Have you seen a job listing lately that asks for a short video introduction along with your resume and cover letter? It’s becoming more and more common in a variety of fields, not just sales or entry-level positions.
We recently saw one attached to a network development position, and it asked the user to talk about their favorite movie after introducing themselves.
What are recruiters really looking for when they ask for this? It might seem innocent enough at first glance, but the truth is more insidious then you might be thinking.
Just Another Way to Discriminate
With a video of you talking to a camera, the employer can immediately determine your age range, race, and sex. In half a second they can decide without ever ‘seeing’ you if they want to discriminate, and hire only what the company decides are ‘desirable’ candidates.
This also allows companies to not hire those with accents, no matter how well-spoken a candidate is. The video gives them plenty of time to determine if an accent is present.
It is illegal to discriminate based on protected classes, but you aren’t guaranteed an interview with a company, either. By forcing you to spend your time making a video, they have saved themselves time and potentially a lawsuit, if they are indeed trying to discriminate and weed out potential employees based on these factors.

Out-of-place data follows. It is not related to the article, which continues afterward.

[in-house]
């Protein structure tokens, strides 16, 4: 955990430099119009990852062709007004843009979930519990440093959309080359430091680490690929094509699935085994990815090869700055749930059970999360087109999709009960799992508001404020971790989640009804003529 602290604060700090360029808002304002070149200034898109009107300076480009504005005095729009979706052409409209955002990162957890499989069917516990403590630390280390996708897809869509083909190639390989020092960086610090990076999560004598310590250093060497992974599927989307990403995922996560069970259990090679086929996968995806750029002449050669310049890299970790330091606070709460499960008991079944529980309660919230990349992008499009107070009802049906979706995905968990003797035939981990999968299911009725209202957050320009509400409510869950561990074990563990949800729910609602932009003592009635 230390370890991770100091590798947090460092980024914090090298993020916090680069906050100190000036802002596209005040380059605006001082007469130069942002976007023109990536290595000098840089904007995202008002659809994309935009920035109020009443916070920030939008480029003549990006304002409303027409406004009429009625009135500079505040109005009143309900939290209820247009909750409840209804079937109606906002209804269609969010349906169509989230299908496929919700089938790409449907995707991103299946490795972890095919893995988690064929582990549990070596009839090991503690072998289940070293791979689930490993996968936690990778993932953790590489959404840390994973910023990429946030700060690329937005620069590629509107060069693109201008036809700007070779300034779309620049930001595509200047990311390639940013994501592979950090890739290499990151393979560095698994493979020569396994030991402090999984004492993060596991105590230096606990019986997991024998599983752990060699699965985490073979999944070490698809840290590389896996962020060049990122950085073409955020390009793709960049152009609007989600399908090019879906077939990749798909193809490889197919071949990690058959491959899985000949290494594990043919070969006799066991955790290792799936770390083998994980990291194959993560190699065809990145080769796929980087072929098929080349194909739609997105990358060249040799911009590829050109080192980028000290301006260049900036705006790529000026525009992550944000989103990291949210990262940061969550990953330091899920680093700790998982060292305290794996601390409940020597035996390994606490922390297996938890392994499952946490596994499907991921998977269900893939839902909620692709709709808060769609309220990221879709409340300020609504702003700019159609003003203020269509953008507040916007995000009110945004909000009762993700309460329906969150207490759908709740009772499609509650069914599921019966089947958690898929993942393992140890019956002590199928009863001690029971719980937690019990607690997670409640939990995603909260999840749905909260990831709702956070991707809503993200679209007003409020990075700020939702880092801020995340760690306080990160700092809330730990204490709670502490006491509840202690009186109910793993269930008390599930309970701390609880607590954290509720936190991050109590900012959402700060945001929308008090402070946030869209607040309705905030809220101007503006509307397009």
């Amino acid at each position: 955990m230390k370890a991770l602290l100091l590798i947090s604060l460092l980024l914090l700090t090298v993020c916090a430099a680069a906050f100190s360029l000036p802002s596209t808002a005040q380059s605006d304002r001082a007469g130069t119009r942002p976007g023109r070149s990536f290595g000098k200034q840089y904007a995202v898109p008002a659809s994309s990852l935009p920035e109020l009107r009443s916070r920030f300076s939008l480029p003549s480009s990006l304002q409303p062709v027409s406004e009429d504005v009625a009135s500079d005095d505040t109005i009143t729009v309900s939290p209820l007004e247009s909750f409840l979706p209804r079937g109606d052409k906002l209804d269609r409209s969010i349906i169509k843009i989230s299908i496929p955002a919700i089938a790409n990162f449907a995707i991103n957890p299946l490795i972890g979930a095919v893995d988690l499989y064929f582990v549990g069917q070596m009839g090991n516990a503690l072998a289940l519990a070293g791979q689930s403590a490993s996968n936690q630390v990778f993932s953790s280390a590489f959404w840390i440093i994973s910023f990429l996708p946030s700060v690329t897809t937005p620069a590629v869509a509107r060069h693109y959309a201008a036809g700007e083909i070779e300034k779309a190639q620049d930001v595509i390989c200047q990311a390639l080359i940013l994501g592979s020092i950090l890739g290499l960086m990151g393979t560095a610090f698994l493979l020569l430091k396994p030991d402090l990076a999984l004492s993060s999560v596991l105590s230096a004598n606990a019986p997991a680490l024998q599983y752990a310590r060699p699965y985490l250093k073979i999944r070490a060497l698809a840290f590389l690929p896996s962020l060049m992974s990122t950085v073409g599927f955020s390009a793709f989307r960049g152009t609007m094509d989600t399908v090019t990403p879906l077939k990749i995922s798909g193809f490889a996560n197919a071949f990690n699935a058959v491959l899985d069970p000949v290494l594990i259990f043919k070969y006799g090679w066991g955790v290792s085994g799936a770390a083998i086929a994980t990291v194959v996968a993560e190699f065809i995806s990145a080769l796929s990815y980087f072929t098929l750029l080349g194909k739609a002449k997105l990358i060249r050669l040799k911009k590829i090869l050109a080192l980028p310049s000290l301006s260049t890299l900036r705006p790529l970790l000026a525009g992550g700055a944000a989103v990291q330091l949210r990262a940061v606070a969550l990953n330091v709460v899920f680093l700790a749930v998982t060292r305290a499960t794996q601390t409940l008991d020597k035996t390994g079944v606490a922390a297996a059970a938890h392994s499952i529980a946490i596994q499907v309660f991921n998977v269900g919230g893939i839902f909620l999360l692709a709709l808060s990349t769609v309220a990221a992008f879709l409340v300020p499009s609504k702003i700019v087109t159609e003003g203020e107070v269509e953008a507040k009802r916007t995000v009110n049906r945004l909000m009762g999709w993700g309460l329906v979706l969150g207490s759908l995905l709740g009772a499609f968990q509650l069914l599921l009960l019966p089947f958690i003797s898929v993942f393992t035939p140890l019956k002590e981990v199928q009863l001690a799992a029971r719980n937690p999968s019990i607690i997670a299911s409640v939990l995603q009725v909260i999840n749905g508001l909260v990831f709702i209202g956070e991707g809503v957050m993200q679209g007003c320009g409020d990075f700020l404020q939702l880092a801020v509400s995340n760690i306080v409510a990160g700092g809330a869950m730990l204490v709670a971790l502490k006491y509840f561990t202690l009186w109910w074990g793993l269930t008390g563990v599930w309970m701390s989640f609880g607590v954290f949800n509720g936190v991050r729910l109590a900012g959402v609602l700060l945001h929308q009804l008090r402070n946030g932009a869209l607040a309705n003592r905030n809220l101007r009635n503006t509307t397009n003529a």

Not Always True
This isn’t usually the only thing that they are looking at. Recruiters or potential employers also want to see how well you can communicate and carry yourself, which saves them time from scheduling interviews. If you are well-spoken and interact with the camera appropriately, you have essentially passed the first ‘test’ without ever having to step into someone’s office.
And this isn’t a bad thing! Many sales jobs require a lot of face time with clients, and having people skills is very important in most workplaces. But it’s a lot of extra time for you applying, and some people simply don’t do well on camera. Maybe you shine in person, but without that energy of another human to work with, you fall flat.
Your chance at the job would be over before it even began.
Should You Even Bother Applying?
The question then remains, should you even bother applying to jobs that have a video introduction requirement?
That’s a personal decision, and we can’t make that for you. But that shows that the company culture asks a lot of people before they are even hired. It might “only” be a 60-second video, but you have to get dressed, get ready, write a script, and probably do at least two takes to get it sounding clean.
Not to mention if you don’t have a good quality webcam or mic, you may have to purchase one to even be considered for the position. Does this sound like a company you want to work for?